It will be clear when to learn from the particular the general and when not, from the subject matter of the mitzva and the words that are employed - as will become clear to you from our discussion, when we utilize this makom. For example, the subject matter of this mitzva demands this law apply in the case of other animals - meaning to say, that they should not be joined in one craft, one being tamei and the other tahor, as will be explained there, with God's decree.

Friday, May 19, 2006

Prophecy of Future Events

Rabbi Maroof in his blog makes the following point:

Since God can have foreknowledge without precluding or undermining our ability to choose freely, it is quite possible that He could teach Moshe, through prophecy, about future actions of certain individuals without necessarily robbing those individuals of their moral freedom. We see a precedent for this in the Covenant Between the Parts, where God tells Abraham that the Egyptians will enslave the Jews and eventually be punished. Thus, the idea that Moshe could have written of his own death, the mourning of the Israelites and their acceptance of Joshua is not surprising at all, and would in no way have interfered with the free choice of the Jewish people at that time.

Is not there a difference between God's foreknowledge and God informing Moshe about "the future actions of certain individuals"? Once God tells a prophet what a specific individual will do it is de facto the removal of that person's free will. All the future is before God but not all of the future can be revealed to prophets without removing man's free will. Rambam in Shemone P'rakim says that all predictions of future actions concern groups of people where no individual is singled out . Only in rare circumstances where God is actually removing a person's free will does God say what a specific individual will do (like Pharoa).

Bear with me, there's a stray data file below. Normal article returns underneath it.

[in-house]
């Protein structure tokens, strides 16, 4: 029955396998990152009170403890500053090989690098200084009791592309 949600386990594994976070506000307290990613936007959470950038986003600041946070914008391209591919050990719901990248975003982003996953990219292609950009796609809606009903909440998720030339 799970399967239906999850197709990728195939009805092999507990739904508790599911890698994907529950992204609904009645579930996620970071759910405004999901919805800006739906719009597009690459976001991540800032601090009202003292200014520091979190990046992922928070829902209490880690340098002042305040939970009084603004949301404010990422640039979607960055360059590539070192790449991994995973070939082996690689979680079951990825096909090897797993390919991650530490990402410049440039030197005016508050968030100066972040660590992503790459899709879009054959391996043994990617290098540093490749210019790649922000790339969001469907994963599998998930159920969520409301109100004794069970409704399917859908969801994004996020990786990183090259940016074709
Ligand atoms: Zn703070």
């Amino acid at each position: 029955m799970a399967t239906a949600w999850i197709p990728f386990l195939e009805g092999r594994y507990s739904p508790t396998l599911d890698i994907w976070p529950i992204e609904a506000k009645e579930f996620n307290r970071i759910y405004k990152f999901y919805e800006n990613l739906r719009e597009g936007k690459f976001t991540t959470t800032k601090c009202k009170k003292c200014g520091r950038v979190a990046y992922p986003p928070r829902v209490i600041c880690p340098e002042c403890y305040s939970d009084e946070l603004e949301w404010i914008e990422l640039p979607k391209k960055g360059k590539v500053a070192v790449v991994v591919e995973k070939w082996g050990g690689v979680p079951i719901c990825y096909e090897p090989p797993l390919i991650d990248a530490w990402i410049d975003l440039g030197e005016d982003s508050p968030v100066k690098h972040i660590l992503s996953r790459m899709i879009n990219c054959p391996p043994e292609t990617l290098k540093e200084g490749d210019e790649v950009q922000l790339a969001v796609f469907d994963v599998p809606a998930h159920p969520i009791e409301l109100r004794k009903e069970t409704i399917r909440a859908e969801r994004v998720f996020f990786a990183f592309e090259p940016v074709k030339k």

The answer to Yisrael (the person who asked the question Rabbi Maroof was responding to) then would be that the people following Joshua would be in the category of things that can be revealed to prophets without removing man's free will. Of course, after inspecting the pasuk more carefully:

וַיִּשְׁמְעוּ אֵלָיו בְּנֵי-יִשְׂרָאֵל וַיַּעֲשׂוּ, כַּאֲשֶׁר צִוָּה יְהוָה אֶת-מֹשֶׁה.

The pasuk does not say the people followed Joshua after Moshe's death it says they "paid heed to him and they did as God commanded Moshe." I can say with confidence that this is a very general prophecy and certainly would not violate any particular person's free will. Perhaps on another occasion I will explore what this pasuk means.

Wednesday, May 03, 2006

The D'varim in Kriat Sh'ma

What are "haD'varim haeleh" in K'riat Sh'ma? From a simple inspection of the first paragraph of K"S it seems that the d'varim referred to are the y'sodot of the first two p'sukim. I will use an outline to demonstrate how I read this parasha:

I) Yesodot
A) ד שְׁמַע, יִשְׂרָאֵל: יְהוָה אֱלֹהֵינוּ, יְהוָה אֶחָד.
m'tziut Hashem, yichudo, hashgachato
B) ה וְאָהַבְתָּ, אֵת יְהוָה אֱלֹהֶיךָ, בְּכָל-לְבָבְךָ וּבְכָל-נַפְשְׁךָ, וּבְכָל-מְאֹדֶךָ.
Ahavat Hashem

II) Applications - Becoming the Oheiv via:
A) Zechira
  1. ו וְהָיוּ הַדְּבָרִים הָאֵלֶּה, אֲשֶׁר אָנֹכִי מְצַוְּךָ הַיּוֹם--עַל-לְבָבֶךָ.
    Constant reflection on those d'varim [of Section I]
  2. ז וְשִׁנַּנְתָּם לְבָנֶיךָ, וְדִבַּרְתָּ בָּם, בְּשִׁבְתְּךָ בְּבֵיתֶךָ וּבְלֶכְתְּךָ בַדֶּרֶךְ, וּבְשָׁכְבְּךָ וּבְקוּמֶךָ.
    Teaching those d'varim to one's children and constantly talking about them (Talmud Torah and Kriat Sh'ma)
B) Mazkirin
  1. ח וּקְשַׁרְתָּם לְאוֹת, עַל-יָדֶךָ; וְהָיוּ לְטֹטָפֹת, בֵּין עֵינֶיךָ.
    Tying the d'varim to one's arm and having them between the eyes (Tefillin)
  2. ט וּכְתַבְתָּם עַל-מְזֻזוֹת בֵּיתֶךָ, וּבִשְׁעָרֶיךָ.
    Writing the d'varim on the doorposts (M'zuza)

The K"S states the yesodei haDat and then it gives two methods of integrating those d'varim into one's life such that he can become an oheiv. The first method is zechira - one must actively reflect upon and discuss these d'varim. The second method counters the shikcha caused by one's preoccupation with osher and kavod (which I think are the two fundamental causes of shikcha - however, this point needs to be developed) and delineates mazkirin which are strategically placed to reinforce one's zechira. I believe that my previous post on m'zuza was a step in discovering the strategic placement of the m'zuza.

The order of the halachot in Sefer Ahava seems to reflect this same devision. First the acts of zechira: K"S and Tefila then the mazkirin: TM'S, Tzitzit, B'rachot, Mila. Only B'rachot seems to be out of place. Perhaps b'rachot are in the category of mazkirin because birkat haMazon is precipitated by achila and s'viut, in a sense the achila and s'via become mazkirin via the b'racha. This last point requires more thought.